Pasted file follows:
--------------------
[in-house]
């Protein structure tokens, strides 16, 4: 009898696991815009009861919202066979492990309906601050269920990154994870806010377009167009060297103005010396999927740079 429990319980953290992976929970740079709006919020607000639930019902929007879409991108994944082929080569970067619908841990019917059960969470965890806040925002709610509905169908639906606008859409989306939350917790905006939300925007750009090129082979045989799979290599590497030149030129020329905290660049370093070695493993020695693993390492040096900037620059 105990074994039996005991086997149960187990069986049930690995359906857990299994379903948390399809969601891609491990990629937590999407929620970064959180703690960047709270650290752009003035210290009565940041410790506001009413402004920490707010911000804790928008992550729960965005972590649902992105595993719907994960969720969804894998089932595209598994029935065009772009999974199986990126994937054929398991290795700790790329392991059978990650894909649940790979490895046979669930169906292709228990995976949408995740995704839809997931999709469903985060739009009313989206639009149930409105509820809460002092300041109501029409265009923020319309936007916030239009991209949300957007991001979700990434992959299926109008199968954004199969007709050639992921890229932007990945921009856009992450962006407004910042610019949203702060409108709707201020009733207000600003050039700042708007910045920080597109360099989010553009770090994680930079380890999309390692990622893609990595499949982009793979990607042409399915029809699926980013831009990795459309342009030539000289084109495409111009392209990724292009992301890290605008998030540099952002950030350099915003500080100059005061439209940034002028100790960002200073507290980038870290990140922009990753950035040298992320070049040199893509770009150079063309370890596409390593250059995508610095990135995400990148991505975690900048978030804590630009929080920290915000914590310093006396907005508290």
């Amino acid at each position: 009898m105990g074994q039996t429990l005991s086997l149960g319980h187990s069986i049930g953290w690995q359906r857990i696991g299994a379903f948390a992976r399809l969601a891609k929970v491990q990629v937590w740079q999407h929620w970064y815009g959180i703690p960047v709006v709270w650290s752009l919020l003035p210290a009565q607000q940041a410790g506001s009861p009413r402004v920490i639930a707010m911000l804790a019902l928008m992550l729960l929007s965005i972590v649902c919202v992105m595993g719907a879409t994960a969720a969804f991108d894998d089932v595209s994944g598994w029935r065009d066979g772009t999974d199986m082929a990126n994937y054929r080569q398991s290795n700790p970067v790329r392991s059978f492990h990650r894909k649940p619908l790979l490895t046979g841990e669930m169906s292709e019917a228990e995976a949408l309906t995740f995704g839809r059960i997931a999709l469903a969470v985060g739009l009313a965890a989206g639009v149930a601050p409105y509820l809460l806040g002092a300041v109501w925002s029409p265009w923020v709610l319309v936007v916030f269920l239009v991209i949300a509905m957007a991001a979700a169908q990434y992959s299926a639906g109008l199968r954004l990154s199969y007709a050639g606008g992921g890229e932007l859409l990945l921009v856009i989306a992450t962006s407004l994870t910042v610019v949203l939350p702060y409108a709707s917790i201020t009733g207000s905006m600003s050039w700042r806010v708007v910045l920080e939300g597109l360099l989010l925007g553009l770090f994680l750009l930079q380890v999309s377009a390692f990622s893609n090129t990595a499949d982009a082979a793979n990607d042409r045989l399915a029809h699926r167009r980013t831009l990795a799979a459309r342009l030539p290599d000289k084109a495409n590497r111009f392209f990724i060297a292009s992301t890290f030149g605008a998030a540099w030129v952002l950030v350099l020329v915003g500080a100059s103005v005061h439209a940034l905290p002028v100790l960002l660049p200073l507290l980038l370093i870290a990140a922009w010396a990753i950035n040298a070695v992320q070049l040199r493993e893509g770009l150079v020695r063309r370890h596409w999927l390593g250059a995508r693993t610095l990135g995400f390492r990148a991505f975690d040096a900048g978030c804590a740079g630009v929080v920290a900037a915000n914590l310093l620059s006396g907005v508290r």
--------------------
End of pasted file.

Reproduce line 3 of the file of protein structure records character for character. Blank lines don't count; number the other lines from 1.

């Amino acid at each position: 009898m105990g074994q039996t429990l005991s086997l149960g319980h187990s069986i049930g953290w690995q359906r857990i696991g299994a379903f948390a992976r399809l969601a891609k929970v491990q990629v937590w740079q999407h929620w970064y815009g959180i703690p960047v709006v709270w650290s752009l919020l003035p210290a009565q607000q940041a410790g506001s009861p009413r402004v920490i639930a707010m911000l804790a019902l928008m992550l729960l929007s965005i972590v649902c919202v992105m595993g719907a879409t994960a969720a969804f991108d894998d089932v595209s994944g598994w029935r065009d066979g772009t999974d199986m082929a990126n994937y054929r080569q398991s290795n700790p970067v790329r392991s059978f492990h990650r894909k649940p619908l790979l490895t046979g841990e669930m169906s292709e019917a228990e995976a949408l309906t995740f995704g839809r059960i997931a999709l469903a969470v985060g739009l009313a965890a989206g639009v149930a601050p409105y509820l809460l806040g002092a300041v109501w925002s029409p265009w923020v709610l319309v936007v916030f269920l239009v991209i949300a509905m957007a991001a979700a169908q990434y992959s299926a639906g109008l199968r954004l990154s199969y007709a050639g606008g992921g890229e932007l859409l990945l921009v856009i989306a992450t962006s407004l994870t910042v610019v949203l939350p702060y409108a709707s917790i201020t009733g207000s905006m600003s050039w700042r806010v708007v910045l920080e939300g597109l360099l989010l925007g553009l770090f994680l750009l930079q380890v999309s377009a390692f990622s893609n090129t990595a499949d982009a082979a793979n990607d042409r045989l399915a029809h699926r167009r980013t831009l990795a799979a459309r342009l030539p290599d000289k084109a495409n590497r111009f392209f990724i060297a292009s992301t890290f030149g605008a998030a540099w030129v952002l950030v350099l020329v915003g500080a100059s103005v005061h439209a940034l905290p002028v100790l960002l660049p200073l507290l980038l370093i870290a990140a922009w010396a990753i950035n040298a070695v992320q070049l040199r493993e893509g770009l150079v020695r063309r370890h596409w999927l390593g250059a995508r693993t610095l990135g995400f390492r990148a991505f975690d040096a900048g978030c804590a740079g630009v929080v920290a900037a915000n914590l310093l620059s006396g907005v508290r």